The U.S. Supreme Court’s June 23 decision striking down the University of Michigan’s race-based undergraduate admissions policy ended a decade-long struggle started by university administrators and finished by conservative legislators and their grassroots supporters.
On April 23, 1997, Michigan State Rep. David Jaye, a paleoconservative Republican from suburban Macomb County, sponsored an amendment to the higher-education appropriation prohibiting any public “institution of higher education” from implementing
an admissions policy that includes any quota, set-aside, numerical goal, time table, extension of application deadlines, grade adjustment, or other objective based on race, color, religion, sex, or national origin.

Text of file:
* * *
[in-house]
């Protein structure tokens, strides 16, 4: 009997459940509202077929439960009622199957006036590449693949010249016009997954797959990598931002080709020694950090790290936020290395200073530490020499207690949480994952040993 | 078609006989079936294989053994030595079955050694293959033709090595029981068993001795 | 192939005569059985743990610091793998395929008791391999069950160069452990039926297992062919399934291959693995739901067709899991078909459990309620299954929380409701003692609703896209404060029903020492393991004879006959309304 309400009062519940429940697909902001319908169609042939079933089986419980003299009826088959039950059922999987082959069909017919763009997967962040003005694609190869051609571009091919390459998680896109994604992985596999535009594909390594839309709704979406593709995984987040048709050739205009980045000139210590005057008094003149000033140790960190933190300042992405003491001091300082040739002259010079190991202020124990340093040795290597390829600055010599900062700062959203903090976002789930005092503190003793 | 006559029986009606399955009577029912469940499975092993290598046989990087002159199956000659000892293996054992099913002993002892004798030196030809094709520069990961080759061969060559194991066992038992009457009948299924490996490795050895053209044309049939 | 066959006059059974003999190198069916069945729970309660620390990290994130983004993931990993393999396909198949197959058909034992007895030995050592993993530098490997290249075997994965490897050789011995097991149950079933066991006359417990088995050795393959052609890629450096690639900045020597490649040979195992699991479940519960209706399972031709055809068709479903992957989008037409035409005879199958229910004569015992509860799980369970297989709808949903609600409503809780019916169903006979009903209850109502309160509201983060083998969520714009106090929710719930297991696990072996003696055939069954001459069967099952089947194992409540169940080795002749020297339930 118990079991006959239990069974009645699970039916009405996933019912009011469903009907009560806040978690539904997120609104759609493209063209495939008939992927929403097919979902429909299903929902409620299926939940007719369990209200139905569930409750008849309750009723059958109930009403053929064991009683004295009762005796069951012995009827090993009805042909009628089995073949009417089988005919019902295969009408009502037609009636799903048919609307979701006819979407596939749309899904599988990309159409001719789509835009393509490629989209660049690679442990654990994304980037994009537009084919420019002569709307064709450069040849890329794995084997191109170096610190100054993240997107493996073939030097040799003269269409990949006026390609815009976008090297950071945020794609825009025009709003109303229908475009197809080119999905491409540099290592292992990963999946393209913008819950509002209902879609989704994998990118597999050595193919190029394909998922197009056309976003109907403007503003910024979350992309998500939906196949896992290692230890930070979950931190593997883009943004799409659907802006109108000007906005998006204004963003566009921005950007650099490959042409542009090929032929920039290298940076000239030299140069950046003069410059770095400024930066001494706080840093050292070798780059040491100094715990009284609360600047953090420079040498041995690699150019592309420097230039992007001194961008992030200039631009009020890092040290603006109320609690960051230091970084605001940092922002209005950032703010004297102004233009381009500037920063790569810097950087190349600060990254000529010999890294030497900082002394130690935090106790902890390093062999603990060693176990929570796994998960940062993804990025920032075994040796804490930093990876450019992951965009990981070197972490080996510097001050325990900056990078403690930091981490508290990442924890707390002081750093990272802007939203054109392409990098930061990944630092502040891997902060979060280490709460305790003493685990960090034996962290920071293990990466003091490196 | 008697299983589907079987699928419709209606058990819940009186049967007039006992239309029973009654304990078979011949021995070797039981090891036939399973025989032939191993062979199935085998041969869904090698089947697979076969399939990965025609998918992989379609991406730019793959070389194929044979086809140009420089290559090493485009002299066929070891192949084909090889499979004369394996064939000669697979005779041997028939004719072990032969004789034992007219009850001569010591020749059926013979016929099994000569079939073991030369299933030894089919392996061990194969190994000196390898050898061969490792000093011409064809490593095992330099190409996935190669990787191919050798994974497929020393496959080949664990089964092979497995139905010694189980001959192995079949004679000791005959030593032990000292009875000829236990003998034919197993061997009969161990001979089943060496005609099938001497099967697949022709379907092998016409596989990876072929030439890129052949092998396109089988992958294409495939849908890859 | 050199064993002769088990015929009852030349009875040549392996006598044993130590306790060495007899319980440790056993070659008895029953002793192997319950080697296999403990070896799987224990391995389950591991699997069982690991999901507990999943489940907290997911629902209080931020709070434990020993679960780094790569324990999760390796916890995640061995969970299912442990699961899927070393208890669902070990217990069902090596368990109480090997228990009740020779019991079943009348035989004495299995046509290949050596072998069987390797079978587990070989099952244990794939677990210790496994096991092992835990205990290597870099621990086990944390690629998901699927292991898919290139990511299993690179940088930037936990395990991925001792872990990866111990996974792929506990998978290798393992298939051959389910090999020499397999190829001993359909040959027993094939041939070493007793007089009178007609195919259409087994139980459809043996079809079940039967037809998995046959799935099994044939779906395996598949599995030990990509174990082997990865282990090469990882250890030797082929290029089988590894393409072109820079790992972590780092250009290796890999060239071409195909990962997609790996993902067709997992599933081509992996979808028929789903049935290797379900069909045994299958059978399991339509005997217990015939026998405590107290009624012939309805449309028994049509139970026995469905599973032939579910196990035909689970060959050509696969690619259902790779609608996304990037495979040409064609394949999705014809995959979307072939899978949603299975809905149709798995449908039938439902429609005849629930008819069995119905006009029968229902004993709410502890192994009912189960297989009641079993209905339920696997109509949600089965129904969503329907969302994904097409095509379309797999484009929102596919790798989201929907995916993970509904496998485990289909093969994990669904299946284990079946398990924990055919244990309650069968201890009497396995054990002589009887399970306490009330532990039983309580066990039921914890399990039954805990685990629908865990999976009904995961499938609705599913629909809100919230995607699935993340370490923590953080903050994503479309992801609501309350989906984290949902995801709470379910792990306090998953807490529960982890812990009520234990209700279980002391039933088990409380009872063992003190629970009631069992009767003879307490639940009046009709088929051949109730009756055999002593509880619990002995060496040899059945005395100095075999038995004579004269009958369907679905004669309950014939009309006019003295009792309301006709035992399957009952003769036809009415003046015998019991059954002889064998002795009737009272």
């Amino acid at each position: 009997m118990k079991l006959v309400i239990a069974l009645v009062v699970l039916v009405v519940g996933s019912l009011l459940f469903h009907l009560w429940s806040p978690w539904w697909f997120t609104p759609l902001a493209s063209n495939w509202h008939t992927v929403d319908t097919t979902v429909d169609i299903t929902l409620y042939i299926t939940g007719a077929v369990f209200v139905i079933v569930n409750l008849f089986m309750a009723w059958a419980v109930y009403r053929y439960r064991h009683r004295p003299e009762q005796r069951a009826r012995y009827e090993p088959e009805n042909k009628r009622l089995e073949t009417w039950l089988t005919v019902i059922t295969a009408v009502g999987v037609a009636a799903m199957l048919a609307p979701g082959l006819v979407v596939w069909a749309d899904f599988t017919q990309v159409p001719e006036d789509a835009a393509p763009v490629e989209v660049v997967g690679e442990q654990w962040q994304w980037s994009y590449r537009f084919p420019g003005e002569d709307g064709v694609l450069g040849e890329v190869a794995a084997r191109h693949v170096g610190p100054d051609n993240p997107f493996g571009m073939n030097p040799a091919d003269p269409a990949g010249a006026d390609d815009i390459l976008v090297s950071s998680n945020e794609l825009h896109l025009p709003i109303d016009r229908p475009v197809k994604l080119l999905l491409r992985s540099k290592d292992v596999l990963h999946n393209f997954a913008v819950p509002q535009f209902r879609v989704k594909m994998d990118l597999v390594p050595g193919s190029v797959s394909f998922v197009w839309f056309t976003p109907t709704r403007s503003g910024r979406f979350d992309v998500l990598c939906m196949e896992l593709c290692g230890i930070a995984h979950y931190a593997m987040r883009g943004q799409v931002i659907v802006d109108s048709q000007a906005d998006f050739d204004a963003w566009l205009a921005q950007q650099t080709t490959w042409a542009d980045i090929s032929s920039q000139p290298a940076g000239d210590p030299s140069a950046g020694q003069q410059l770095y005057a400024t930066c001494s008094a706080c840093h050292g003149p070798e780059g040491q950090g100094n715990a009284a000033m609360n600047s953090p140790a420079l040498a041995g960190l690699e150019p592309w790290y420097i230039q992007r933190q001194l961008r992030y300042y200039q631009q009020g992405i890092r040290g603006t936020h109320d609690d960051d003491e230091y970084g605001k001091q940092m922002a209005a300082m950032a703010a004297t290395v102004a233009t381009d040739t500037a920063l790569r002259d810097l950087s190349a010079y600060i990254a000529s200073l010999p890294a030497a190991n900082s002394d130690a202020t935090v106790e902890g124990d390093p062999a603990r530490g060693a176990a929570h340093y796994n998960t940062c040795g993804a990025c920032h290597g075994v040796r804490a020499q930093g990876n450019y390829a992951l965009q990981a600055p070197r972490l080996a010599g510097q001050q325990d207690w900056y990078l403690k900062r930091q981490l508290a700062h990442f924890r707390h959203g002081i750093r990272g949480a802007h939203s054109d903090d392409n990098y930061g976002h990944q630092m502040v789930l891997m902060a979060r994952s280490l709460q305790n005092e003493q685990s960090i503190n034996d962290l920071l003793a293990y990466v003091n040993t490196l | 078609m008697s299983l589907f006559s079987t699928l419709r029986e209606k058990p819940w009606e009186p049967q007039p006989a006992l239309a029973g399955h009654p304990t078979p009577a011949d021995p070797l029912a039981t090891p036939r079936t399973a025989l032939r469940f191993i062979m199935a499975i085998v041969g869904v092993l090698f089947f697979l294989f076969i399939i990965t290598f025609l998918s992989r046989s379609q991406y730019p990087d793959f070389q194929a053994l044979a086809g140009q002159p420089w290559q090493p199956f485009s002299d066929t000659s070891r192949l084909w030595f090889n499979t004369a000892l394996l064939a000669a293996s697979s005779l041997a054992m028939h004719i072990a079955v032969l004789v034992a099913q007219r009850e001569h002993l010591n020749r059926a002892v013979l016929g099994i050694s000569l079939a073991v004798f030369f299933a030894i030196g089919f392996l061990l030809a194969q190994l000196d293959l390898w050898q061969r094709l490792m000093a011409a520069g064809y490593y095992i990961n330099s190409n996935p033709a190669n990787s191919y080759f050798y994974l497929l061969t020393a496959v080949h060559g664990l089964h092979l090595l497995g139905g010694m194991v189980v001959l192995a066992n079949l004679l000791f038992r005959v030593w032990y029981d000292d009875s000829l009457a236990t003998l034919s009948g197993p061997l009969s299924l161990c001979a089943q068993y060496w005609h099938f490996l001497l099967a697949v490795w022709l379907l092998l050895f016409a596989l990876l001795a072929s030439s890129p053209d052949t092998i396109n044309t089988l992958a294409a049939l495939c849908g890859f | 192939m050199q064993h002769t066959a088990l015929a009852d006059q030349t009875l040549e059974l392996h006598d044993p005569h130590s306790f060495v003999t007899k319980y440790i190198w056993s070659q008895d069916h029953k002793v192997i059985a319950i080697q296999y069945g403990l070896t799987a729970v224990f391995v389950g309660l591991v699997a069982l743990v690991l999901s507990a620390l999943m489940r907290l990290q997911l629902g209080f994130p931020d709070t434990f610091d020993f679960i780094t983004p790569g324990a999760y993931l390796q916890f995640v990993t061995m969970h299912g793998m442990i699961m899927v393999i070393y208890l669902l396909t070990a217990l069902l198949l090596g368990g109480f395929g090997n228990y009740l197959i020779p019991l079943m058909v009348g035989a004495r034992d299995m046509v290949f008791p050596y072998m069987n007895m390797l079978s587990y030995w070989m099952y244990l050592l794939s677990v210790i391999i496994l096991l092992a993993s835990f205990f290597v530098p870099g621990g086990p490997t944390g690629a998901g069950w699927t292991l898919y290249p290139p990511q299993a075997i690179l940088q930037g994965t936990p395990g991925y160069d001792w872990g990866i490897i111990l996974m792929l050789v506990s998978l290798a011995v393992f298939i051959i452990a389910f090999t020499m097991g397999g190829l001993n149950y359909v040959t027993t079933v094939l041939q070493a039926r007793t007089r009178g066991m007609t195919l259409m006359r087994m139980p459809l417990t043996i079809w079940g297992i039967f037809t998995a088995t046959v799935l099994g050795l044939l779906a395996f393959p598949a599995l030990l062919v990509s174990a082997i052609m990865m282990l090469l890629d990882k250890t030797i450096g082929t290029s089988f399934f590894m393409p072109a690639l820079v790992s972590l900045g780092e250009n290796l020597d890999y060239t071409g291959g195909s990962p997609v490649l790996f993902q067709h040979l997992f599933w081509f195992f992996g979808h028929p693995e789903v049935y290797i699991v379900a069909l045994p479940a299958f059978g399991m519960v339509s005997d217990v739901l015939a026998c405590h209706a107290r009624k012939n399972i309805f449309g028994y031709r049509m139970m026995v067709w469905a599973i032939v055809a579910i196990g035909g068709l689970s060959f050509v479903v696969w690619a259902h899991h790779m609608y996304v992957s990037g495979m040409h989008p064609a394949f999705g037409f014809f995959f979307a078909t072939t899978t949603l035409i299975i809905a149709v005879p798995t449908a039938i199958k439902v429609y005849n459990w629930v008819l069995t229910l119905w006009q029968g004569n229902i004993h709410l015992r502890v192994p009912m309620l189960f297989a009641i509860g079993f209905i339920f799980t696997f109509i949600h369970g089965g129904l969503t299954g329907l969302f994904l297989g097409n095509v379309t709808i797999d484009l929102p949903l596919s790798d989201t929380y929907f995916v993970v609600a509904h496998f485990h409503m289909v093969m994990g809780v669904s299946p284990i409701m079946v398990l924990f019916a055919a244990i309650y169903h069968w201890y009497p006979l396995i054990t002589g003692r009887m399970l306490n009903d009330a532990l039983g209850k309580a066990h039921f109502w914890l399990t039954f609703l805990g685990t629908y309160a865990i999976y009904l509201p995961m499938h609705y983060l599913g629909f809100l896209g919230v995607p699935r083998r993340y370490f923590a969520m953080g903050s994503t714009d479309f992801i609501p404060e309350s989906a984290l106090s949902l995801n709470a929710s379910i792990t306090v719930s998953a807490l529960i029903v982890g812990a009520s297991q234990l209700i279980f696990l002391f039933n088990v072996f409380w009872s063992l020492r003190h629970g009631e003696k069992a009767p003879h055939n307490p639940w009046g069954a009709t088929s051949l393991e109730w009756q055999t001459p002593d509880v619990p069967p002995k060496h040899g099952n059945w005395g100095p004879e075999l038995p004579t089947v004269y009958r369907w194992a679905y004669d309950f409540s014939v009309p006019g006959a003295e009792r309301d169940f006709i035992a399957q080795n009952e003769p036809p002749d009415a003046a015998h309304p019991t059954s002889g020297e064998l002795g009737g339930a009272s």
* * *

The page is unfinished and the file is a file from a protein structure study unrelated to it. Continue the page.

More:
Jaye’s amendment targeted the undergraduate admissions policy at the University of Michigan, the state’s most prestigious public school. Jaye, a U of M graduate of Polish-American heritage, argued that the policy was race-based and unconstitutional. A coalition of liberal Republicans and Democrats defeated his measure. Michigan’s Republican leadership feared a challenge to U of M’s race-based policy would increase black voter turnout in Detroit and harm the electoral chances of statewide GOP candidates. Their indifference to the young victims of U of M’s discriminatory policies was one factor...